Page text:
“I laugh [and tell them] everything at our branch libraries circulates,” she says. “There are people, myself included, who’ve been known to read a book in the bathtub while drinking a glass of wine!  Why can’t I do that at the library? What difference does it make?  Right now people want convenience, and they want comfort.  Why shouldn’t the library be a place where people come to enjoy themselves, to socialize, to learn, or just to be?”

Good question.

 The ballad of Everet and Barbara

Posted by on February 14, 2012, from Weippe, Idaho

A Thursday morn did Everet Martin and his wife come in,
to have their story, now recorded in the Library-

of Congress, that is. We met Everet and Barbara last month in Weippe, Idaho, when they participated in StoryCorps and shared their touching love story.

Have you ever heard of Weippe? Located on the Gold Rush Historic Byway, it’s the place where the Lewis and Clark expedition first met the Nez Percé in September 1806.

The city is remote, with breathtaking mountains surrounding it, and is home to an Institute of Museum and Library Services National Medal awardee: Weippe Public Library and Discovery Center.

On the day of our arrival, Friends of the Library welcomed Facilitator Mariel Gruszko and me with offerings of camas and smoked fish, the same meal the Nez Percé shared with the Lewis and Clark expedition upon their arrival over two hundred years ago.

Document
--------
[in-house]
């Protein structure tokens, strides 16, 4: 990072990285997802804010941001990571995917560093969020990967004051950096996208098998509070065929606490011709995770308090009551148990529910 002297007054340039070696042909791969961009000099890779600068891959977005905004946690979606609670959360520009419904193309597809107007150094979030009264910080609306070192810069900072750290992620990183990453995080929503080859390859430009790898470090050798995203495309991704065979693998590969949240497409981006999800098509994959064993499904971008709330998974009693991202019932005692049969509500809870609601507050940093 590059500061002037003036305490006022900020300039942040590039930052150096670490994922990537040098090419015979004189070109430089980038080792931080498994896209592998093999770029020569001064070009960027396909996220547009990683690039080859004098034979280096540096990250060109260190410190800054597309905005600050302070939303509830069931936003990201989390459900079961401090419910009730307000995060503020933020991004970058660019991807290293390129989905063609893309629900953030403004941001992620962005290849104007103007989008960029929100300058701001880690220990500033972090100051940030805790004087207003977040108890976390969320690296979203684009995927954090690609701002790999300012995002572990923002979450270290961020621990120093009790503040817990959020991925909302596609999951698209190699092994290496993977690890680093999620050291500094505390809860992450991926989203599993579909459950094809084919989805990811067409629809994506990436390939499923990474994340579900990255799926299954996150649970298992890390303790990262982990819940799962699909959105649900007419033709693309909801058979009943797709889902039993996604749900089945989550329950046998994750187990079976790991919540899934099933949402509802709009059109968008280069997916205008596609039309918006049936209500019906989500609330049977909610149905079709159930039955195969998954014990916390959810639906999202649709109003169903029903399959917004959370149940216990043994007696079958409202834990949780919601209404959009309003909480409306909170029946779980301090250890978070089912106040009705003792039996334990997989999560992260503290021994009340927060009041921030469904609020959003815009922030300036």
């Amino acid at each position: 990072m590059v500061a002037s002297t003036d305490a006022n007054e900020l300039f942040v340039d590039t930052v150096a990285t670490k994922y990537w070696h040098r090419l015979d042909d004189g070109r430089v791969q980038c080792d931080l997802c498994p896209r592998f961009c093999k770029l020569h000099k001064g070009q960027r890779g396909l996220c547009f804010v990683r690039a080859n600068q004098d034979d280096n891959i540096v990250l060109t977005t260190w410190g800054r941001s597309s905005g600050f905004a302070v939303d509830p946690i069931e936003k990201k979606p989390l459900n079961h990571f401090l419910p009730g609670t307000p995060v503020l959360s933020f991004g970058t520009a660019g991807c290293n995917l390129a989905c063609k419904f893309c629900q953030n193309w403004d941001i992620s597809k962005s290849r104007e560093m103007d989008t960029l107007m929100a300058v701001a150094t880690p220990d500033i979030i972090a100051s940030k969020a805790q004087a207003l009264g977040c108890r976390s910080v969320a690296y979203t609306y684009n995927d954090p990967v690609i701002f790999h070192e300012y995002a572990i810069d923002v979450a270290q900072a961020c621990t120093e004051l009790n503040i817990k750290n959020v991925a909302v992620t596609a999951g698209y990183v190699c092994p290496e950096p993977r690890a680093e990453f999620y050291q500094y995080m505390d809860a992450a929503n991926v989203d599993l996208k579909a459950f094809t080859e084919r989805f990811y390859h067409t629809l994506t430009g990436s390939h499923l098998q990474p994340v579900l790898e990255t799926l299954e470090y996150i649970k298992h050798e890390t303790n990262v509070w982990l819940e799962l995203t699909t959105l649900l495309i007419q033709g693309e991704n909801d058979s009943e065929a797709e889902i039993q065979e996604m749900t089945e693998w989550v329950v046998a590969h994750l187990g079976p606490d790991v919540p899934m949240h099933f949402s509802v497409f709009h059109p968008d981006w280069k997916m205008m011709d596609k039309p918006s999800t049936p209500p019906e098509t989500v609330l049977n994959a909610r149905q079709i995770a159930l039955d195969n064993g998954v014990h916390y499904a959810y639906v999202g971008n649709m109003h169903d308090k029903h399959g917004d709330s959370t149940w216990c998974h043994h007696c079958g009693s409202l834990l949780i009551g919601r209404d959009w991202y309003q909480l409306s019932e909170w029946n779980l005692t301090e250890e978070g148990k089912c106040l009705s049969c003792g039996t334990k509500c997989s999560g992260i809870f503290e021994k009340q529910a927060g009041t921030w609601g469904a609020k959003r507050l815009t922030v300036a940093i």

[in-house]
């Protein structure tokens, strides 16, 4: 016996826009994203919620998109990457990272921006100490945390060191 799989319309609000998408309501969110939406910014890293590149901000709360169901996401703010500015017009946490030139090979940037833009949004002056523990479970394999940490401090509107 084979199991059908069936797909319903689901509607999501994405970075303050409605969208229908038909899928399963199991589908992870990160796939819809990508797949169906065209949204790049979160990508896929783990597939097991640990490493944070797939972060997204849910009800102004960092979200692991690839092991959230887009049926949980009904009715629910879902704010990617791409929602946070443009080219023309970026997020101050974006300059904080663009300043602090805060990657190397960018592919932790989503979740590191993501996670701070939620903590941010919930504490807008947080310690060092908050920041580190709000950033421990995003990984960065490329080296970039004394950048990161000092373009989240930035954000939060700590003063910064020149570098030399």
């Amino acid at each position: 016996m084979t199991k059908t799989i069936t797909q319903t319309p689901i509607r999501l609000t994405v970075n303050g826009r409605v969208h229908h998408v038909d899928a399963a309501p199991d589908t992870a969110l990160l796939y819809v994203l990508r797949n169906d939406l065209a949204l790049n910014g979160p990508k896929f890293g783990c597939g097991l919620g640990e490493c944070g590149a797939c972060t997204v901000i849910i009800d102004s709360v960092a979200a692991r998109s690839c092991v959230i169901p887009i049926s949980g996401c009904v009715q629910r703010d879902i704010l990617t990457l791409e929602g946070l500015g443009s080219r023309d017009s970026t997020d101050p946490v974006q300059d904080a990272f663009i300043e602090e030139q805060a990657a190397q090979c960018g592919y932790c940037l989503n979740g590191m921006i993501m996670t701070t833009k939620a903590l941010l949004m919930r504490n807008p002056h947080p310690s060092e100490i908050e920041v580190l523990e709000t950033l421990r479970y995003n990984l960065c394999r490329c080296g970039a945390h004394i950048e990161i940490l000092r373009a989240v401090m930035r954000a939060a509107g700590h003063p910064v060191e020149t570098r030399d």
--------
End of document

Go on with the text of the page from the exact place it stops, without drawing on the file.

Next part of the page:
A valuable resource to the city, the library and discovery center provides the residents of Weippe with not just reading material but a place for community meetings and research, as well. For the youth in town, this is a place to unwind and enjoy each other’s company, and many times, it also becomes a classroom: When inclement weather proves problematic, teachers shuttle their high school students to the discovery center, where they can safely learn until it’s okay to leave.

Longtime residents of Weippe, the library and discovery center has been a place of enjoyment for Everet and Barbara too. This time, it was a place for them to share their story. At the time of their interview, Everet remembered the first time he met his wife: He and his family moved to Weippe while he was in the third grade, and fresh in his memory was the moment that year when he told his mother that he’d “met the girl [he was going to] marry.” He talked of how Barbara didn’t know he existed until their high school years, acknowledging that until then he was just one of those “icky boys.” Now in their 80′s, Everet and Barbara say that a sense of humor is the main reason they’ve been married for so long, and they spoke with pride about their children, grandchildren, and great grandchildren.

Everet and Barbara’s love story might be considered run-of-the-mill: Boy meets girl, they graduate high school, they marry, work hard, have children; their children have children, and so on. But the light in their eyes, and the way they spoke to and about each other was nothing short of extraordinary. Every love story is an extraordinary one, and every love story deserves to be told, in a poetic ballad or archived in the Library of Congress. Or both.

National Medal for Museum and Library Service